In its original choice-of-law ruling, the district court analyzed a host of decisions by the New Jersey Appellate Division. The district court also reviewed what was, at the time, the New Jersey Supreme Court's most recent decision concerning choice-of-law in the liability-insurance context -State Farm Mut. Auto. Ins. Co. v. Estate of Simmons, 84 N.J. 28, 417 A.2d 488 (1980) -- and predicted that a New Jersey court would consider New Jersey, the location of the insured's principal headquarters, the state with the strongest interest in the outcome of the case. In eliminating the law of Rhode Island as a possibility, the district court relied on the Appellate Division's decision in Westinghouse Elec. Corp. v. Liberty Mut. Ins. Co., 233 N.J. Super. 463, 559 A.2d 435 (App.Div. 1989), which adopted the "uniform-contract-interpretation" approach to choice-of-law determinations. Under that approach, policy interpretation should be uniform nationwide and not vary according to the location of the risk.

At the time of the district court's first choice-of-law opinion, State Farm was the controlling decision of the New Jersey Supreme Court with respect to choice-of-law issues in the liability-insurance context. State Farm held that, because the law of the place of contract "generally comports with the reasonable expectations of the parties concerning the principal situs of the insured risk," that state's law should be applied "unless the dominant and significant relationship of another state to the parties and the underlying issue dictates that this basic rule should yield." State Farm, 84 N.J. at 37. State Farm directs courts, in making that determination, to rely on the factors and contacts set forth in sections 6 and 188 of Restatement (Second) of Conflicts of Laws (1971). Id. at 34-35.5 Thus, State Farm creates a rebuttable presumption that the law of the state where the contract was entered into will govern the dispute. See J. Josephson, Inc. v. Crum & Forster Ins. Co., 265 N.J. Super. 230, 239, 626 A.2d 81, 86 (App.Div. 1993).

Gilbert Spruance changes the presumption by rejecting the "uniform-contract-interpretation approach" and adopting the "site-specific" approach to choice-of-law determinations in the casualty-insurance context. See Gilbert Spruance, 134 N.J. at 111-14. The New Jersey Supreme Court now directs courts to look, first, to section 193 of Restatement (Second) of Conflicts of Laws, which sets forth the site-specific rule by creating a presumption that a casualty-insurance policy be interpreted under the substantive law of the state that "the parties understood was to be the principal location of the insured risk, unless some other state has a more significant relationship" to the parties, the transaction, and the outcome of the controversy under a Restatement section 6 analysis. Gilbert Spruance, 134 N.J. at 111 (quoting Restatement (Second) of Conflicts of Laws § 193). Gilbert Spruance also provides that when the subject matter of the insurance is a predictably multistate operation or activity, "the significance of the principal location of the insured risk diminishes," and "the governing law is that of the state with the dominant significant relationship according to the principles set forth in Restatement section 6." Id. (citations omitted).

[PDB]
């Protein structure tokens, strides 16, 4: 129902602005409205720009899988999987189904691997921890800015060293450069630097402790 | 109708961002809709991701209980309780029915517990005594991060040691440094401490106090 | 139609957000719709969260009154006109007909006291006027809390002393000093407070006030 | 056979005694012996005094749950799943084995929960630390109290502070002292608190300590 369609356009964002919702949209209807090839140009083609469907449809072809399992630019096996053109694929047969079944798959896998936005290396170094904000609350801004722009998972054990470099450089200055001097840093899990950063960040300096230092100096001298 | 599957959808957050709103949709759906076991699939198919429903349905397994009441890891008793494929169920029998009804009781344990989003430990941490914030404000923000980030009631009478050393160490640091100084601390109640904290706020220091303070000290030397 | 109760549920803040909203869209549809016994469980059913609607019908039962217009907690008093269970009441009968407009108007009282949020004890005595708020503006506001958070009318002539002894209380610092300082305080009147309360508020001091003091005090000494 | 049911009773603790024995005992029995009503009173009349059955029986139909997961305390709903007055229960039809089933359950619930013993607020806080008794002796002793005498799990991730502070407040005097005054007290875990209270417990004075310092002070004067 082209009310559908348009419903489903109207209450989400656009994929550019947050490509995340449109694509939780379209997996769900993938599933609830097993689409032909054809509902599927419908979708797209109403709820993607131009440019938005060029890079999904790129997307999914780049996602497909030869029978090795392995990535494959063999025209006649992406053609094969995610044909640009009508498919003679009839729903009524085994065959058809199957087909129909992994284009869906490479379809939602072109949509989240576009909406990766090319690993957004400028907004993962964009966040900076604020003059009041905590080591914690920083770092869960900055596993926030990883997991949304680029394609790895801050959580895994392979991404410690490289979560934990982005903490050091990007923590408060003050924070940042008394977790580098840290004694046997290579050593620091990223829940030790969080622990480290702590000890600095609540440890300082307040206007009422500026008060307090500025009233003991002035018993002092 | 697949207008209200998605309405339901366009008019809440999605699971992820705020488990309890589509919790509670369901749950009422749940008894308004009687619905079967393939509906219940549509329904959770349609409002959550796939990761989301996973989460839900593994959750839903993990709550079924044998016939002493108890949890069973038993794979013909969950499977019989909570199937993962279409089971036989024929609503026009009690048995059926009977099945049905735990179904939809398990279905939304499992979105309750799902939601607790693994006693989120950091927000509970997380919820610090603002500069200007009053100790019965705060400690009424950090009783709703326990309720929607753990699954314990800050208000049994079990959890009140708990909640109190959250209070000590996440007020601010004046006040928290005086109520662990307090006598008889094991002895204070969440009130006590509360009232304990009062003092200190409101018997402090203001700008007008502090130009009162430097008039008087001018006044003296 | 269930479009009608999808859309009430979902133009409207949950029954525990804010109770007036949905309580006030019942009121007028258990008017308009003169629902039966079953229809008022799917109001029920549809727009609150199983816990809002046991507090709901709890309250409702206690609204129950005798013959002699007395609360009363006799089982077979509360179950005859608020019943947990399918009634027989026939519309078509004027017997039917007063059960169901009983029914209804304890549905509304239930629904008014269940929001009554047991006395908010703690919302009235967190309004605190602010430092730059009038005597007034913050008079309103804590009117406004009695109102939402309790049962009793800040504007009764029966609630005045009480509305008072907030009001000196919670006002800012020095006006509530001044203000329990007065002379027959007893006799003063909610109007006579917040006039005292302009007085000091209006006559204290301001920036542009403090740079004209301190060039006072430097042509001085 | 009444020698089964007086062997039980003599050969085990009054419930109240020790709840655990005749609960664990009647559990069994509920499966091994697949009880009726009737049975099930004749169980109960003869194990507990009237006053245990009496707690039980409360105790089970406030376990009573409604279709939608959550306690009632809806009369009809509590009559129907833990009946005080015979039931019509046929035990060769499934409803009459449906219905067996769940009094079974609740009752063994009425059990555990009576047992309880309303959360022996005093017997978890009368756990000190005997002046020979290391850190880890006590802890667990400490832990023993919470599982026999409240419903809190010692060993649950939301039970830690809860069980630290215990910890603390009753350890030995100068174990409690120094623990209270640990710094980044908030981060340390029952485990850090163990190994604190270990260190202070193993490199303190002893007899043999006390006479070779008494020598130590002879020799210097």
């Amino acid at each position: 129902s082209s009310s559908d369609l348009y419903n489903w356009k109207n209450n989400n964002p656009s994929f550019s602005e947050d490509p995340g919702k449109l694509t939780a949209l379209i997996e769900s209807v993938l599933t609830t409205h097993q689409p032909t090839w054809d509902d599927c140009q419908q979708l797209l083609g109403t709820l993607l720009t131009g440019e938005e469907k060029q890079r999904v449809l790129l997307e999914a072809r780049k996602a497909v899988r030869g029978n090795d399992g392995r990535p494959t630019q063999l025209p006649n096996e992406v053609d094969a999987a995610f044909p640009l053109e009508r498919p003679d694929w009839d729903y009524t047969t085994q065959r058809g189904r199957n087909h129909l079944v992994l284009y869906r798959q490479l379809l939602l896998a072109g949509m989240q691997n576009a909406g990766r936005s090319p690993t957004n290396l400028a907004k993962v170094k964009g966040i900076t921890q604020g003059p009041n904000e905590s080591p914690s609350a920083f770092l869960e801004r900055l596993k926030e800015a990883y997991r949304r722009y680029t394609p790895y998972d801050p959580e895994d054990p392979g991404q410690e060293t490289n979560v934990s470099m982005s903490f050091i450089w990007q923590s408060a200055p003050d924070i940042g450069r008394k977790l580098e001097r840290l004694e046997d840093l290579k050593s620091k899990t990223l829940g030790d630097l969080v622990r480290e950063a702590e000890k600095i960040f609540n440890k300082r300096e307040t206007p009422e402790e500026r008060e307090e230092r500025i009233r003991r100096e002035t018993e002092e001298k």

The Gilbert Spruance decision resolved a conflict among different panels of New Jersey's Appellate Division by specifically rejecting the "uniform-contract-interpretation approach" to choice-of-law determinations and adopting the "site-specific" approach. Compare Westinghouse, 233 N.J. Super. 463, 559 A.2d 435; with Diamond Shamrock Chemicals Co. v. Aetna Cas. & Surety Co., 258 N.J. Super. 167, 609 A.2d 440 (App.Div. 1992) (interest of state where pollution site lies is "more dominant and significant"); Johnson Matthey, Inc. v. Pennsylvania Mfrs. Ass'n Ins. Co., 250 N.J. Super. 51, 593 A.2d 367 (App.Div. 1991) (interest of state where pollution site lies is "paramount"). In its initial choice-of-law ruling, the district court relied on the reasoning behind the Westinghouse court's adoption of the uniform-contract-interpretation approach in determining that the law of Rhode Island, the location of the risk, should not govern this case. CPC Int'l, 739 F. Supp. at 714. The Gilbert Spruance court's rejection of the uniform-contract-interpretation is therefore a highly significant change in the controlling authority. It changes the equation upon which the district court relied in making its initial choice of law decision. The district court was obligated to predict which state's substantive law the New Jersey Supreme Court would apply to the facts of this case, a task made all the more difficult because New Jersey does not have a procedure for certifying questions. In our view, the principles announced by the New Jersey Supreme Court represent a significant change in the law applicable to the district court's choice-of-law decision. We conclude, therefore, that the district court's departure from the law of the case was justified.